How nonprofits will meet in the 21st century? From the flickr photostream Nonprofits in Second Life.
* More cutbacks in the Chicago Tribune and LAT book sections are likely
* NPR, by contrast, is upping its coverage
* Chad Post lets the cat out of the bag that NYRB will be publishing the 1600-page book on Borges by Morel-author and best friend Adolfo Bioy Casares (albeit, somewhat abridged)
* This just sounds odd: "The city of Frankfurt’s prestigious art museum, the Schirn, cancelled Friday its plans for a literary art exhibition because Nobel laureate Orhan Pamuk failed to write a book on time." Actually sounded like a cool exhibit . . .
* The era of the disposable book. How about, instead of rushing out to publish junk like Jonah Goldberg’s latest feast of erudition, publishers try to figure out intelligent way to promote all the good things in their backlist. After all, we’re seeing more and more publishers dedicated to bringing back OOP titles . . .
Given those pressures, I understand why a conscientious publisher would choose the first option — to add titles fast and hope to catch some cultural wave. Think of Hannah Montana, Obama-mania, entrepreneurial self-promoters with a brand to build or political provocateurs such as Jonah Goldberg, whose pointless thought exercise "Liberal Fascism" is just the latest example of what the late Sen. Daniel Patrick Moynihan once termed "boob bait for the bubbas." Authors such as Goldberg serve up red meat for their constituencies while cable broadcasters fill airtime with their extreme, quasi-entertaining notions — in this case, the "parallels" between Nazi policies and those of such Democratic leaders as Sen. Hillary Rodham Clinton.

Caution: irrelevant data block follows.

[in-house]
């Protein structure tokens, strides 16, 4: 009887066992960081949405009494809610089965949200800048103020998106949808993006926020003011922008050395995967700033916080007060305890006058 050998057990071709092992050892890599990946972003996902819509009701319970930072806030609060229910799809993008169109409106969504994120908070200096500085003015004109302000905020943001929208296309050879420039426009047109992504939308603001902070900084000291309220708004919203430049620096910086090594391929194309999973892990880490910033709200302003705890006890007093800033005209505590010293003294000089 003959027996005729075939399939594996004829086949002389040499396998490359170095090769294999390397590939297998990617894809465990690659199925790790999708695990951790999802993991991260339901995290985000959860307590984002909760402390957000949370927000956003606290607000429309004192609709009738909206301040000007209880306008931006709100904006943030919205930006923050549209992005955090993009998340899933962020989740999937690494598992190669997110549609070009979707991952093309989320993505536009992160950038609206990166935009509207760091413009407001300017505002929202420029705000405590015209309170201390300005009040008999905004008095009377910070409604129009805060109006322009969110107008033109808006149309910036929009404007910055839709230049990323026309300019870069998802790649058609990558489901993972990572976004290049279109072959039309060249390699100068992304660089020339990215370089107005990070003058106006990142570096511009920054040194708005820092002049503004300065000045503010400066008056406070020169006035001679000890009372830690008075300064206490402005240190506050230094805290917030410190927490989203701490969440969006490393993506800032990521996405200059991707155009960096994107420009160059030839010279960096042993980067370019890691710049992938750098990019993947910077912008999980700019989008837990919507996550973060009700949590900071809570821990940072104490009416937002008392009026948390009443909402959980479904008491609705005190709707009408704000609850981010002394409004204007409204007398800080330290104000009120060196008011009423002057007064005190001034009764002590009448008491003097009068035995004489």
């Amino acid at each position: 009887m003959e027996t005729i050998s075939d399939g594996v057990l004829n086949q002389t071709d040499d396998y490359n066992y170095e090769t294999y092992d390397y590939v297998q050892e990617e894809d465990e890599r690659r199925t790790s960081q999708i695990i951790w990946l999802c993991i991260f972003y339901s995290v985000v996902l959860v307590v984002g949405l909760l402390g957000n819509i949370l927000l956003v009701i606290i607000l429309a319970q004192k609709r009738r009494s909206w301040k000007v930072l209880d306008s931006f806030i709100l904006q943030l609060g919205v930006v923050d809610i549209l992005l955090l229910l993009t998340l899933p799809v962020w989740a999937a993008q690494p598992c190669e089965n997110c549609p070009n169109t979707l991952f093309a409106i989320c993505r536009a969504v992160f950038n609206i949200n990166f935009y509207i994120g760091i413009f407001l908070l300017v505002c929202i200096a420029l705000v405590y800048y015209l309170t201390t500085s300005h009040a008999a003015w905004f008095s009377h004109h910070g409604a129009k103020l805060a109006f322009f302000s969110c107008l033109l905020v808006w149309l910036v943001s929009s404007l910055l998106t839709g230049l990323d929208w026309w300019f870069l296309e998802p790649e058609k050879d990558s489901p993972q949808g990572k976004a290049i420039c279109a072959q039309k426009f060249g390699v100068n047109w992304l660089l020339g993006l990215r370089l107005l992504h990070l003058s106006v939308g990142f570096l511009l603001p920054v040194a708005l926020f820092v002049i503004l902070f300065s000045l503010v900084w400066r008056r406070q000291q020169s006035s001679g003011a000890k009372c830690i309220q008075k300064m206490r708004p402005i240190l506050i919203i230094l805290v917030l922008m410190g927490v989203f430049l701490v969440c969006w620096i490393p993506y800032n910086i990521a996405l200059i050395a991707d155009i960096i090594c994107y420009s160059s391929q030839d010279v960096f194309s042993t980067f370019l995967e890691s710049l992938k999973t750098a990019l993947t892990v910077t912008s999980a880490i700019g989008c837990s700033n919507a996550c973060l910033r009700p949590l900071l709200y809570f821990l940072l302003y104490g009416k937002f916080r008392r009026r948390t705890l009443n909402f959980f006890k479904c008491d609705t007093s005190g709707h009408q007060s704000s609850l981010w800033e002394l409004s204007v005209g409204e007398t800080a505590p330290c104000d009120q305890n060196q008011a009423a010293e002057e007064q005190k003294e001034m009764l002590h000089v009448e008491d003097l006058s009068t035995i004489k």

Books of this ilk have always existed. But in the past, they’ve been balanced by substantive books, crafted by monomaniacal authors who devoted years to the work. I can’t prove it empirically, but when I talk to literary agents and fellow publishers, they acknowledge an unarticulated truth about our business: Fewer authors are devoting more than two years to their projects.
* Wyatt Mason renders an appropriate note of thanks for the republication of Leonard Michaels’s short stories, delivers the news that FSG will publish his essays in 2009, and then offers up a Michaels essay for us all to enjoy.
The result is a “dialogue” with Nabokov that becomes all too literal when Khrushcheva travels to Montreux, Switzerland, to converse with the novelist’s bronze statue in an unfortunate heart-to-heart blending quotations from the writer’s own work and lines composed for him by Khrushcheva. As protean as he may have been, the real Nabokov was never so humorless as this grim puppet.
* Book launch 2.0. "That thing that looks like ‘delicious,’ but with the dots in it . . . oh, it is ‘delicious.’" So true, so hilarious, so sad.
* By definition, anything that interests Lawrence Weschler interests me. This axiom works because I have not yet found anything that Weschler could not make interesting while discussing it. So, you can imagine how I reacted to this audio of Weschler and others discussing Erin Hogan’s book on the landscape of America’s West, Spiral Jetta.
* I wish more small presses would offer subscription options. Open Letter is currently offering their first six titles for $65. Archipelago also offers subscriptions with various price/book options, though, sadly, I don’t see any info about it on their website.
* It’s not enough to send books these days
* When Scott McLemee considers getting a Kindle, we all must consider if our time is come
* What helps a litmag survive?
* Apropos of my love for all things Middlemarch, I point you to this epigraph from the book discussed at Languagehat
* Pardon me if I find this Guardian blog post about how Murakami cleared the way for translations a bit naive
* Google’s translation without translators may enable science without scientists